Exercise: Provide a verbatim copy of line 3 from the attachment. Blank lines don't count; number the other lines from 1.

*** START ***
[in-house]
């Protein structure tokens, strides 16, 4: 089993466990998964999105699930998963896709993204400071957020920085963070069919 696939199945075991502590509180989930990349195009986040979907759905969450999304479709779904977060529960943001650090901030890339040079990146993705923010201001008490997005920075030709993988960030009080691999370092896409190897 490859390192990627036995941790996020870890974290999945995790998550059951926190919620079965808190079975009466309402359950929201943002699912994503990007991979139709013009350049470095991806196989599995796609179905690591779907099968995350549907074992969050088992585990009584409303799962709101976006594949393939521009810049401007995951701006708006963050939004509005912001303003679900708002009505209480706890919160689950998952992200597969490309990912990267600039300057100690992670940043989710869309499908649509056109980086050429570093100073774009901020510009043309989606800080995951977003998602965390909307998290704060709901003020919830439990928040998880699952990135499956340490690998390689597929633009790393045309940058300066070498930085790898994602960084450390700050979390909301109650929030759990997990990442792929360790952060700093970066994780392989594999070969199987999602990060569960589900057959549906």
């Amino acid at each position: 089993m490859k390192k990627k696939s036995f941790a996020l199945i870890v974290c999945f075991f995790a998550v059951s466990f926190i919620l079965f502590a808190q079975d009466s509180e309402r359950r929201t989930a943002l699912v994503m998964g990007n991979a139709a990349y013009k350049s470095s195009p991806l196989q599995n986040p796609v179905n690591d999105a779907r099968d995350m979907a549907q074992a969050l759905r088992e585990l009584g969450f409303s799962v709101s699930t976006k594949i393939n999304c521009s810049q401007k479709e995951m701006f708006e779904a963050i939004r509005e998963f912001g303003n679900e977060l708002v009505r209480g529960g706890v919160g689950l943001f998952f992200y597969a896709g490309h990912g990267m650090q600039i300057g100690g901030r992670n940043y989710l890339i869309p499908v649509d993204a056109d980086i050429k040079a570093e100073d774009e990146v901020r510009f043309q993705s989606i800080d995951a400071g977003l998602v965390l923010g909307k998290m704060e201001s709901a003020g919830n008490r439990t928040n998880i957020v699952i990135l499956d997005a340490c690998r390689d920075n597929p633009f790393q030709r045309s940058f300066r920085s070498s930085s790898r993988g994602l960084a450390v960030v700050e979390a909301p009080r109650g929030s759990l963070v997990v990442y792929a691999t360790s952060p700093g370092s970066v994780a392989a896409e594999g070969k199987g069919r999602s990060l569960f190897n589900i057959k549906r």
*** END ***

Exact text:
């Amino acid at each position: 089993m490859k390192k990627k696939s036995f941790a996020l199945i870890v974290c999945f075991f995790a998550v059951s466990f926190i919620l079965f502590a808190q079975d009466s509180e309402r359950r929201t989930a943002l699912v994503m998964g990007n991979a139709a990349y013009k350049s470095s195009p991806l196989q599995n986040p796609v179905n690591d999105a779907r099968d995350m979907a549907q074992a969050l759905r088992e585990l009584g969450f409303s799962v709101s699930t976006k594949i393939n999304c521009s810049q401007k479709e995951m701006f708006e779904a963050i939004r509005e998963f912001g303003n679900e977060l708002v009505r209480g529960g706890v919160g689950l943001f998952f992200y597969a896709g490309h990912g990267m650090q600039i300057g100690g901030r992670n940043y989710l890339i869309p499908v649509d993204a056109d980086i050429k040079a570093e100073d774009e990146v901020r510009f043309q993705s989606i800080d995951a400071g977003l998602v965390l923010g909307k998290m704060e201001s709901a003020g919830n008490r439990t928040n998880i957020v699952i990135l499956d997005a340490c690998r390689d920075n597929p633009f790393q030709r045309s940058f300066r920085s070498s930085s790898r993988g994602l960084a450390v960030v700050e979390a909301p009080r109650g929030s759990l963070v997990v990442y792929a691999t360790s952060p700093g370092s970066v994780a392989a896409e594999g070969k199987g069919r999602s990060l569960f190897n589900i057959k549906r």